of adult expert modelers proved to be of tremendous help to Eddie.
His friendship with such unselfish people as Art Cangialosi and
John D'Ottavio was just the boost needed. Eddie built and flew a
model designed by Mr. Cangialosi to win the New Jersey state AYSC
finals. The Grand National Championship winning model used by Eddie
was specially designed by Mr. D'Ottavio.
As the date for
the N. J. state AYSC fly-off approached last year there was a rush
for kits and suitable plans by many boys in the northern N. J. area.
The local fields were buzzing with Shoestrings, Ringmasters, Flite-Streaks
and originals. Fourteen contenders fought it out in the N.J. state
finals. Stunt was somewhat of of a heart-breaker - many of the young
fliers scored low in this phase. Most were gunning for maximum points
in speed and endurance, but it was stunt that made the difference!
As a result of practicing ALL the events, Eddie Elasick placed high
in ALL phases, gaining top score, thus winning the N. J. AYSC championship
and the right to represent the Garden State in the National meet.
As noted, Eddie flew a model designed by Art Cangialosi
in the state fly-off. This neat twin-tailed job had a built-up fuselage,
a fairly thin wing and was powered by an inverted Fox .25 engine.
After the state finals Eddie and designer O'Ottavio put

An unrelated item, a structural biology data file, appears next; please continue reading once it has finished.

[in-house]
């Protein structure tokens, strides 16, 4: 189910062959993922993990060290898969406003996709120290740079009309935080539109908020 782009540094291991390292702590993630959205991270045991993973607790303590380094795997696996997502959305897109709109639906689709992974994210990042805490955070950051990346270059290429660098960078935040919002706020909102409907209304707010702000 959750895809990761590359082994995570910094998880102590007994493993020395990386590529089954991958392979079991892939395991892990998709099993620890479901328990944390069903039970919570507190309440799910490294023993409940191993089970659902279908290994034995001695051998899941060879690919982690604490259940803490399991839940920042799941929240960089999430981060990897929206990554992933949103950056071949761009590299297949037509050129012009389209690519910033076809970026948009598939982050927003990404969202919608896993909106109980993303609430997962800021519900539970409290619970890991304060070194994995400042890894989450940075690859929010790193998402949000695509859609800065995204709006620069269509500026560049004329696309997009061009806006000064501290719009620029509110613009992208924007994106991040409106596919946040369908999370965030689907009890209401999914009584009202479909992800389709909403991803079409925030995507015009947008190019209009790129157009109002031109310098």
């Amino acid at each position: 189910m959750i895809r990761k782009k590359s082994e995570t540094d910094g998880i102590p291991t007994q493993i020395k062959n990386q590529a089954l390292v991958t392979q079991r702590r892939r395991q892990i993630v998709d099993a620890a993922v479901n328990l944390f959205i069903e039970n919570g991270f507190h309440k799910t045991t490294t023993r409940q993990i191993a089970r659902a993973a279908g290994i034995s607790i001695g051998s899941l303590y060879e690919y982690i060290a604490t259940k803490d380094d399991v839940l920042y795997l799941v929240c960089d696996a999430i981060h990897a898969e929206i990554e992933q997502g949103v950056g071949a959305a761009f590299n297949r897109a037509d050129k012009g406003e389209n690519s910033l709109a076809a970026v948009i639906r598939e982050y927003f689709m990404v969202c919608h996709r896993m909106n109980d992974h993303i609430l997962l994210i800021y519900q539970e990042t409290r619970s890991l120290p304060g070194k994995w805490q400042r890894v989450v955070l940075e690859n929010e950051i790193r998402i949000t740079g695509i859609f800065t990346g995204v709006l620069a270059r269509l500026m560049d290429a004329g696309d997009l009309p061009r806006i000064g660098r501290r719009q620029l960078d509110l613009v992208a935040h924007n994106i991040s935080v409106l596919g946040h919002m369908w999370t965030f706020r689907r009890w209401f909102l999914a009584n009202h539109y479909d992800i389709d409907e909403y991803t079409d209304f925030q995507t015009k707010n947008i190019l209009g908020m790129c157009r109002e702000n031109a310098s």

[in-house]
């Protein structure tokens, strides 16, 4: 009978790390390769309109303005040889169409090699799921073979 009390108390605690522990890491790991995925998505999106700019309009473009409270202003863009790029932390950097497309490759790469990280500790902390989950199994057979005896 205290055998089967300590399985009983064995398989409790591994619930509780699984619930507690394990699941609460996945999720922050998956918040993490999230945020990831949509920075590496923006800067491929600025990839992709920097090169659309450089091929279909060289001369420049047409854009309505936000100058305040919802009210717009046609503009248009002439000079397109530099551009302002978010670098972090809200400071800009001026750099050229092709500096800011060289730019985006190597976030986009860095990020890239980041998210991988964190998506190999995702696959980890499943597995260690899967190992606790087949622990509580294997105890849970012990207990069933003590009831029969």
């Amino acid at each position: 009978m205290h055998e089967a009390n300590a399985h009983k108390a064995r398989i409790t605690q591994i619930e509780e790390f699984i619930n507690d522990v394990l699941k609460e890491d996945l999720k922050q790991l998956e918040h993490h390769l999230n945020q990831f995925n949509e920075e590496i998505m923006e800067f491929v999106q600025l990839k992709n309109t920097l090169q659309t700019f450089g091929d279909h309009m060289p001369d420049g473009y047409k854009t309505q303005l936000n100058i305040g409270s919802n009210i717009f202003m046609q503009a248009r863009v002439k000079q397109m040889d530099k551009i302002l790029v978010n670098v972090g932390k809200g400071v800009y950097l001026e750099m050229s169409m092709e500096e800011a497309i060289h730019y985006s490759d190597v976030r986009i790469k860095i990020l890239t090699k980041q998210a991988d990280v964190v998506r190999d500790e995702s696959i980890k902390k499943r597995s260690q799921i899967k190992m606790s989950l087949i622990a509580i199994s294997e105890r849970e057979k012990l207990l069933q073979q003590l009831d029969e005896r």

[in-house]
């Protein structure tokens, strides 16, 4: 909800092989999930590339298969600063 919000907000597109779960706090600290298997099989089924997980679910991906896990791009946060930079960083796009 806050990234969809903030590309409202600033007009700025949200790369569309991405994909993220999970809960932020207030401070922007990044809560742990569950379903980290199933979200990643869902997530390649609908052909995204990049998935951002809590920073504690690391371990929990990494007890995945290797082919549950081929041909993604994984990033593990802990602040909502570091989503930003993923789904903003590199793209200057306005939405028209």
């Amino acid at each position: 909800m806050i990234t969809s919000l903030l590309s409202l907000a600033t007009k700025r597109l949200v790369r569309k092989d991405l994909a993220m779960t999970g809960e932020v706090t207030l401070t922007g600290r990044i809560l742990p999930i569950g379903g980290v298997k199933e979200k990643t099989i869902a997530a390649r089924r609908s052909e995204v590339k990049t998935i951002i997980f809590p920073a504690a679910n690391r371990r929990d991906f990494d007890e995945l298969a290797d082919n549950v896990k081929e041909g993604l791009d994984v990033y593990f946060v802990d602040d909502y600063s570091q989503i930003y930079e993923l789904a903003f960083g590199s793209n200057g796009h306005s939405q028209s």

their heads together to work out a simpler model hoping for improved
stunt performance in the Nationals. The result? "Topper."
Flying "Topper" at the 1961 AYSC Nationals, Eddie Elasick placed
first in stunt scoring, second in beauty and sixth in both speed
and endurance. These together added up to the grand championship.
As a capper Eddie went on to win a fifth place in Junior Precision
Acrobatics in the 1961 National competition. (He did this on only
two hours sleep after traveling from Willow Grove N.A.S. to New
York City to appear on the "Today" TV show.)
that 1961 A YSC competition we asked Eddie Elasick how he felt about
the whole affair. With a wide grin he replied: "It was a good deal."
A truly happy understatement.
We also had a discussion about
A YSC with those all-important men behind Eddie Elasick, his father
Edward Sr. and designer John D'Ottavio.
Both felt that some
contestants at the "Nats" were not too well qualified. Some had
only competed against a few other flyers in state contests. They
were lost without their familiar helpers, or expert assistance on
More advance publicity should be given
to AYSC programs and particularly to rule distribution well in advance
of events. AYSC is only a few years old and has a few growing pains
to get over.
Limit of 38" span should be increased a few
inches to permit larger wings for better stunting, and to allow
more kit models.
Contestants should concentrate on stunt
and original design to gain high scores. Endurance and speed with
stock engines and fuel limit is wide open since everyone has the
same problems of heat and humidity on contest day.
competition at Nationals should come first, but scheduled so contestants
can compete in regular National events, as long as this would not
interfere with Air Youth events. A trip to the "Nats" is a big thing
for these Junior flyers and they like to see as much as possible.
Here's one to chew on: Workmanship and beauty scoring should
be dropped. It is discouraging to young builders to be beaten by
appearance points. Judging should be on the flying performance only.
Both adult members of the winning Elasick team had the highest
praise for the whole AYSC program. The criticism expressed they
considered of minor importance. Two more avid AYSC boosters would
be hard to find.